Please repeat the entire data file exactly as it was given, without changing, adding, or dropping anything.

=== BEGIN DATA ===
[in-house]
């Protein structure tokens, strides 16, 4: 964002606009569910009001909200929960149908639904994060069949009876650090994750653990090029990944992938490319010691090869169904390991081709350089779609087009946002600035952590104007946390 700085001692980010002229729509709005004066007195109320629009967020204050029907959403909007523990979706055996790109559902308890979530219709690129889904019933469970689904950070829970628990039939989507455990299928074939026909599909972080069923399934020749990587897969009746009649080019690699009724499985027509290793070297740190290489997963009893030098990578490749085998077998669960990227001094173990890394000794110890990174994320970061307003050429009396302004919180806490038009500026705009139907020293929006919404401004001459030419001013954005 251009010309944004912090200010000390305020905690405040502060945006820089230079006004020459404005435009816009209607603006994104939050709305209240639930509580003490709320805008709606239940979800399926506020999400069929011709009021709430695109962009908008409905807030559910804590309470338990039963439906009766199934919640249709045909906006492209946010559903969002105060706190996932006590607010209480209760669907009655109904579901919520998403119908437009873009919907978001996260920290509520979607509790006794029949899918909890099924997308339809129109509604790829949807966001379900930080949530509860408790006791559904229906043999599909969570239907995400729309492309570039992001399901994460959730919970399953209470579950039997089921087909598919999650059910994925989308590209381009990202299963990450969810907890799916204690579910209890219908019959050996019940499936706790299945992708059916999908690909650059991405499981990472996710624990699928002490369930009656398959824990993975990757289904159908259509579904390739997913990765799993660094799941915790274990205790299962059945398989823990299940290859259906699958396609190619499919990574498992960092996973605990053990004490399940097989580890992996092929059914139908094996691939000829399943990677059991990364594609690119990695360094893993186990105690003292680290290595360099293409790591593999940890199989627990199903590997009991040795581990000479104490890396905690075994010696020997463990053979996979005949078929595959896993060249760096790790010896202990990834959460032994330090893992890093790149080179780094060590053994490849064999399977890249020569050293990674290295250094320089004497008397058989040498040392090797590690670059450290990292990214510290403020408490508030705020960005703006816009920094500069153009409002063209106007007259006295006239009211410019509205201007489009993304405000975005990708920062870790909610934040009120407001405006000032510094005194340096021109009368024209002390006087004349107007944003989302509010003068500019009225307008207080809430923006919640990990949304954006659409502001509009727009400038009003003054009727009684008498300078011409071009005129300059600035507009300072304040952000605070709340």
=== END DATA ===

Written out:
[in-house]
């Protein structure tokens, strides 16, 4: 964002606009569910009001909200929960149908639904994060069949009876650090994750653990090029990944992938490319010691090869169904390991081709350089779609087009946002600035952590104007946390 700085001692980010002229729509709005004066007195109320629009967020204050029907959403909007523990979706055996790109559902308890979530219709690129889904019933469970689904950070829970628990039939989507455990299928074939026909599909972080069923399934020749990587897969009746009649080019690699009724499985027509290793070297740190290489997963009893030098990578490749085998077998669960990227001094173990890394000794110890990174994320970061307003050429009396302004919180806490038009500026705009139907020293929006919404401004001459030419001013954005 251009010309944004912090200010000390305020905690405040502060945006820089230079006004020459404005435009816009209607603006994104939050709305209240639930509580003490709320805008709606239940979800399926506020999400069929011709009021709430695109962009908008409905807030559910804590309470338990039963439906009766199934919640249709045909906006492209946010559903969002105060706190996932006590607010209480209760669907009655109904579901919520998403119908437009873009919907978001996260920290509520979607509790006794029949899918909890099924997308339809129109509604790829949807966001379900930080949530509860408790006791559904229906043999599909969570239907995400729309492309570039992001399901994460959730919970399953209470579950039997089921087909598919999650059910994925989308590209381009990202299963990450969810907890799916204690579910209890219908019959050996019940499936706790299945992708059916999908690909650059991405499981990472996710624990699928002490369930009656398959824990993975990757289904159908259509579904390739997913990765799993660094799941915790274990205790299962059945398989823990299940290859259906699958396609190619499919990574498992960092996973605990053990004490399940097989580890992996092929059914139908094996691939000829399943990677059991990364594609690119990695360094893993186990105690003292680290290595360099293409790591593999940890199989627990199903590997009991040795581990000479104490890396905690075994010696020997463990053979996979005949078929595959896993060249760096790790010896202990990834959460032994330090893992890093790149080179780094060590053994490849064999399977890249020569050293990674290295250094320089004497008397058989040498040392090797590690670059450290990292990214510290403020408490508030705020960005703006816009920094500069153009409002063209106007007259006295006239009211410019509205201007489009993304405000975005990708920062870790909610934040009120407001405006000032510094005194340096021109009368024209002390006087004349107007944003989302509010003068500019009225307008207080809430923006919640990990949304954006659409502001509009727009400038009003003054009727009684008498300078011409071009005129300059600035507009300072304040952000605070709340």